Archaeologists recently confirmed the construction period of an ancient temple in the ruins of Suoyang City, Jiuquan, Northwest China's Gansu province, saying it was a high-level temple along the ancient Silk Road. The temple is named Ta'er.
Wang Jianjun, who leads the excavation at the site and is from Dunhuang Academy, says there is mention of the temple in literature, while archaeological evidence demonstrates that the temple was built in the Sui (581-618) and Tang (618-907) dynasties.
Covering an area of around 22,000 square meters, the ruins show that there was a 14.5-meter-high pagoda and nine smaller ones. Bases of a drum tower and a bell tower, as well as several monks' rooms, have also been found during the excavation of the site. More than 100 cultural relics, including eaves tiles, ceramic animal horns, mural debris and statue debris have been unearthed.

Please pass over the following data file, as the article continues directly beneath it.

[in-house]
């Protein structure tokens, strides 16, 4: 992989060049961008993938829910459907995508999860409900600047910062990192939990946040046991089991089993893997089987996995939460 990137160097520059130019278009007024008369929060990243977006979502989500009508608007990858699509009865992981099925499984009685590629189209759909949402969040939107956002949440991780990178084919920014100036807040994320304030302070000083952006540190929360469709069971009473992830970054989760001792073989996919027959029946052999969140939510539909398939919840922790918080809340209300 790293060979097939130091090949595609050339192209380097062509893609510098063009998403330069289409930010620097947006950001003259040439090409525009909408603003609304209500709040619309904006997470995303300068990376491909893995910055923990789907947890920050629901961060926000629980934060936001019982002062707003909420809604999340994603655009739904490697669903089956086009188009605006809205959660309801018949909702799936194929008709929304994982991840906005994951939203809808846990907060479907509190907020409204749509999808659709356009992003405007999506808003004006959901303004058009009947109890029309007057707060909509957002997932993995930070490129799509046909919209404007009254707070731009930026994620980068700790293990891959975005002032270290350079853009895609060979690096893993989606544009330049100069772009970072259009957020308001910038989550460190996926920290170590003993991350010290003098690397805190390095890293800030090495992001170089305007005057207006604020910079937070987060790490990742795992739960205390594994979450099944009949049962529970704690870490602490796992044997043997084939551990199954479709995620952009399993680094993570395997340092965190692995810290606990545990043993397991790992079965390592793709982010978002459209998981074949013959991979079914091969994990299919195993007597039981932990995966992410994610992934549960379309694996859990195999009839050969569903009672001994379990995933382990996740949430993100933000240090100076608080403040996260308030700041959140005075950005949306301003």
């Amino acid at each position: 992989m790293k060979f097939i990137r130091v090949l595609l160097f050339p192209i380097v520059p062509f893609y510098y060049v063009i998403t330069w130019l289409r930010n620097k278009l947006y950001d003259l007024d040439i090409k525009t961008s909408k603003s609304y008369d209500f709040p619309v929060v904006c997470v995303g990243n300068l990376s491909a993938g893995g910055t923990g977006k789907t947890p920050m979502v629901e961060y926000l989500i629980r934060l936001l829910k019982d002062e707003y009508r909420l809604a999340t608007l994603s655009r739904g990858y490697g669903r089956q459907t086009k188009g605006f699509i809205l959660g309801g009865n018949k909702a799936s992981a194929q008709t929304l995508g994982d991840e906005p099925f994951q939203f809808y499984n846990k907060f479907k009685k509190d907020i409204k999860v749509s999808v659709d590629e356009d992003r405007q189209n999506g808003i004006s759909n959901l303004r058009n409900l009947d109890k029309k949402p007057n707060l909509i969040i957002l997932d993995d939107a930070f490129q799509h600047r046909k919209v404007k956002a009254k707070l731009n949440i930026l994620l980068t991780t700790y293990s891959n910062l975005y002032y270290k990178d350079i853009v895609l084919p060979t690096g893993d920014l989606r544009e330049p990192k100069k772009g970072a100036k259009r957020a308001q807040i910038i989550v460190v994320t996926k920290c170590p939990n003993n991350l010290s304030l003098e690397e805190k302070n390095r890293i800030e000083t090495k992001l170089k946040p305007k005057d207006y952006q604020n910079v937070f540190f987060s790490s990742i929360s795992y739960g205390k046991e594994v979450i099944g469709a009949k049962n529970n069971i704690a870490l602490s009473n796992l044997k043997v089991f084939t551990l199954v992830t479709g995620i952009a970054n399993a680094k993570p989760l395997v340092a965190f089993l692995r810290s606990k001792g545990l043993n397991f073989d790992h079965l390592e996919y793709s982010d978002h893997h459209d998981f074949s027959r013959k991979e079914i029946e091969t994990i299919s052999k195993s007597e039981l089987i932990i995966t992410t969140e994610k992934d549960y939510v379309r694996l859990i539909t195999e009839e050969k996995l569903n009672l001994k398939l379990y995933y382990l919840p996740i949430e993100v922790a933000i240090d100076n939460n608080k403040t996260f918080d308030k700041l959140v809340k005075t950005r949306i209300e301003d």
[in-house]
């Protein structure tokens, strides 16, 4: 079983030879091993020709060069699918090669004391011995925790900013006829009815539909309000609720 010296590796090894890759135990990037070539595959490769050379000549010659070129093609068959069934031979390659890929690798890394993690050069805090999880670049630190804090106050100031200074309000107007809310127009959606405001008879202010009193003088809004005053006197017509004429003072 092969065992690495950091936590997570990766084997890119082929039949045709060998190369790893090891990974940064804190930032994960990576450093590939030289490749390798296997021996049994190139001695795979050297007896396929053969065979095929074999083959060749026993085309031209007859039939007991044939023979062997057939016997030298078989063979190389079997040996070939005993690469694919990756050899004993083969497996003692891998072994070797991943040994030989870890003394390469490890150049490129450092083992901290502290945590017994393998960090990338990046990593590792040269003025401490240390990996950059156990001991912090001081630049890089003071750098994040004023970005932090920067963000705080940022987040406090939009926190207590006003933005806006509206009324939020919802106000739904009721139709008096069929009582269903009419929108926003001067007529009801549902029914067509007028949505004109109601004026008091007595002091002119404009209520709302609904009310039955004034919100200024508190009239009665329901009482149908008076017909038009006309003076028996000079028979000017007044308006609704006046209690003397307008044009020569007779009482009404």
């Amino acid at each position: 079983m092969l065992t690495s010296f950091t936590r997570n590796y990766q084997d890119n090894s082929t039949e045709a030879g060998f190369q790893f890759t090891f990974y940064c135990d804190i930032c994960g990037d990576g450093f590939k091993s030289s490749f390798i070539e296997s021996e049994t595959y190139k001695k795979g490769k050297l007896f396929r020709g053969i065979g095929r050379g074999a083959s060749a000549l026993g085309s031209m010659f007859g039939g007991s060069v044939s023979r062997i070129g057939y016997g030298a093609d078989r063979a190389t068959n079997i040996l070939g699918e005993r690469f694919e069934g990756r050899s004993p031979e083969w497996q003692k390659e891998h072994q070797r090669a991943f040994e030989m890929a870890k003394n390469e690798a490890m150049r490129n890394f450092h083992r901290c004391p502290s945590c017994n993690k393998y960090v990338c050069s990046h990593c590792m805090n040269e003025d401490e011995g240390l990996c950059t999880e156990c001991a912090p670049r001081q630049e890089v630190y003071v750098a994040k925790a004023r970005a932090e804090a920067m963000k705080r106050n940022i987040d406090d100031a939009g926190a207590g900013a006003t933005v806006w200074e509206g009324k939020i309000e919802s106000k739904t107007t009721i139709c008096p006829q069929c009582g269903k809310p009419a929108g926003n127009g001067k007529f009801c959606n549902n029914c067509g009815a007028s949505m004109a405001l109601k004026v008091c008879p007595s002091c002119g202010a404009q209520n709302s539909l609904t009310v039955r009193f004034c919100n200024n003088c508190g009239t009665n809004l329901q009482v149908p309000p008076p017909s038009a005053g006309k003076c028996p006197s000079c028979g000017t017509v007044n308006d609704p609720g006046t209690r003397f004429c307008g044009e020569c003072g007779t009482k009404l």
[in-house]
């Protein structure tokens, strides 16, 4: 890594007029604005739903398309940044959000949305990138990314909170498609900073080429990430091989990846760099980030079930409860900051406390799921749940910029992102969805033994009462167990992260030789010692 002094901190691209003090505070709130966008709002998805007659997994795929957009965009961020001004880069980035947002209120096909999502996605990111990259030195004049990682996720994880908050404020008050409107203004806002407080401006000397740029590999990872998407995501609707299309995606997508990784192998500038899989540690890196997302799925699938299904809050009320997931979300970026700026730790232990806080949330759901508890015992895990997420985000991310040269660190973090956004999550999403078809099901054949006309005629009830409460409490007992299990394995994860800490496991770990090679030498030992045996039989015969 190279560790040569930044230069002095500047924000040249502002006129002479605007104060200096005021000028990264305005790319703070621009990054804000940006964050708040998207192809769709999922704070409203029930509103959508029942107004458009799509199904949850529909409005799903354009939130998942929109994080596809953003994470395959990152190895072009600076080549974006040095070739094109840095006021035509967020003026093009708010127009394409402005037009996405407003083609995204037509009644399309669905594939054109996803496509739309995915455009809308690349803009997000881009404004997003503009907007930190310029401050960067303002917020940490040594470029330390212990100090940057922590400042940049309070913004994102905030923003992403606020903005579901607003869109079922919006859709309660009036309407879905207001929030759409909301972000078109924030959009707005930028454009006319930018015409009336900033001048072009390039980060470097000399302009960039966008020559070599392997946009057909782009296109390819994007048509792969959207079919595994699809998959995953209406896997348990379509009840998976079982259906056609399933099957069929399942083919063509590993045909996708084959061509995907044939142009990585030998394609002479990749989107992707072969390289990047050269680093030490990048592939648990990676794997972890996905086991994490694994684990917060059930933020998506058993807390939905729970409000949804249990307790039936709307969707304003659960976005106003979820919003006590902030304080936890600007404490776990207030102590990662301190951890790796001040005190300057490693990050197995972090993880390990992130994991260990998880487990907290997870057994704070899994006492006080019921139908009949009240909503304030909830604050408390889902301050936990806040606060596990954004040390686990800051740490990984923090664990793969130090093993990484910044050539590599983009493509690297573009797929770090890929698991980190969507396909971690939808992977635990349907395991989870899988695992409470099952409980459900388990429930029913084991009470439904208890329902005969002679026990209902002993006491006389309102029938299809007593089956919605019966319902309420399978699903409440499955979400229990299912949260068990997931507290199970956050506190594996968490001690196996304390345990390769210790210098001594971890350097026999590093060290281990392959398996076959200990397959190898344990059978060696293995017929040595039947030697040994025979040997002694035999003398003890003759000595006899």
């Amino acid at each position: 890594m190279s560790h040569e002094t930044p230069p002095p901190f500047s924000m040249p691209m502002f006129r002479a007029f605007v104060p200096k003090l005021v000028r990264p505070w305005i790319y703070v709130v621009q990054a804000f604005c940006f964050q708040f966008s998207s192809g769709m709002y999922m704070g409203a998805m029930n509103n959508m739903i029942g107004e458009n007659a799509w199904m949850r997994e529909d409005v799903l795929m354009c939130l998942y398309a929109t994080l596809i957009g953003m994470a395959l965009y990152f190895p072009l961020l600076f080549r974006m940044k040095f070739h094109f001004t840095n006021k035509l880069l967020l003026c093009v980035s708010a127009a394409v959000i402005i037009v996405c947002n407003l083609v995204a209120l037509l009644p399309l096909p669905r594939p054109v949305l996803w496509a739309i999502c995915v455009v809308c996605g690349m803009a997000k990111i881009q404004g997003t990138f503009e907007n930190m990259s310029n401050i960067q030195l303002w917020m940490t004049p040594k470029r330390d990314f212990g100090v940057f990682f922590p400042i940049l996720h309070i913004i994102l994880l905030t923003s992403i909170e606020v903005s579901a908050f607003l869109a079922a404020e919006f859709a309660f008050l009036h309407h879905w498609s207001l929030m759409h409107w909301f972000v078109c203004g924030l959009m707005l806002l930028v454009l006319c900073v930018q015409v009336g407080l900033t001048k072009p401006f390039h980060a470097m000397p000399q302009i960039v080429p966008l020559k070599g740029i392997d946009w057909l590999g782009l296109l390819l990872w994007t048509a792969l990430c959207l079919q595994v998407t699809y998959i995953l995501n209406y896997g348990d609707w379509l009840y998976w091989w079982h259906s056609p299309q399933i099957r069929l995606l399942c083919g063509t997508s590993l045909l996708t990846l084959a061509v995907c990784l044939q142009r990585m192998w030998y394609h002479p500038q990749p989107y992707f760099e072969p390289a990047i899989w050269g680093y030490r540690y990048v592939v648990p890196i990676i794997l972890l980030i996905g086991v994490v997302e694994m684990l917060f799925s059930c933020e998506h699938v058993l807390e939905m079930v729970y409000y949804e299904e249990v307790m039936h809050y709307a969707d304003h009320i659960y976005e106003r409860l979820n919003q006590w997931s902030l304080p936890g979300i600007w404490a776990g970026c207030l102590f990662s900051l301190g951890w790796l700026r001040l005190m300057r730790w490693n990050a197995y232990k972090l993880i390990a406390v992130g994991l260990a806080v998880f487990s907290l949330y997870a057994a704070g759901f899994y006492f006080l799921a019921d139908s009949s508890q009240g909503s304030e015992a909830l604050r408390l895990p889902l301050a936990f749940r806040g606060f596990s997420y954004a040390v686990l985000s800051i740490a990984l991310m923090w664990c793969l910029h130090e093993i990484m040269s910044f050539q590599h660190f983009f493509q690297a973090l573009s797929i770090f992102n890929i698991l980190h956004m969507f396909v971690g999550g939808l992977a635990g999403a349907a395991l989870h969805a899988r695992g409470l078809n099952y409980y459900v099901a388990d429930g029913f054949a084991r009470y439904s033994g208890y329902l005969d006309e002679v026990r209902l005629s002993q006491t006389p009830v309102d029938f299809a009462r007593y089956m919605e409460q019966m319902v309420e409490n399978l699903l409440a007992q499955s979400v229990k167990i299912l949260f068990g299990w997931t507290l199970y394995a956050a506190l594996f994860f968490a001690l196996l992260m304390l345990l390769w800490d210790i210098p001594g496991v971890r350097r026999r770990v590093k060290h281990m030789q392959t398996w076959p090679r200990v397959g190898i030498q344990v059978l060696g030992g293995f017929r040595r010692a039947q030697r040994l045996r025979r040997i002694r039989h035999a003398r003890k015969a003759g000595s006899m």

"The discovery of many architectural fragments with yellow and green glaze suggests the high status of the temple back then, which further proves the importance of Suoyang," Wang says.
The site was one of the locations along the Silk Roads: Routes Network of the Chang'an-Tianshan Corridor, which was inscribed on the UNESCO World Heritage List in 2014.
Wang notes that they also discovered a number of cultural relics featuring Western Xia Dynasty (1038-1227) elements, indicating that the temple was flourishing at that time.
The excavation project, which was launched in 2019, will last through to 2023. Archaeologists are expected to further unveil the mysteries of the ancient city as they gather more archaeological evidence, Wang adds.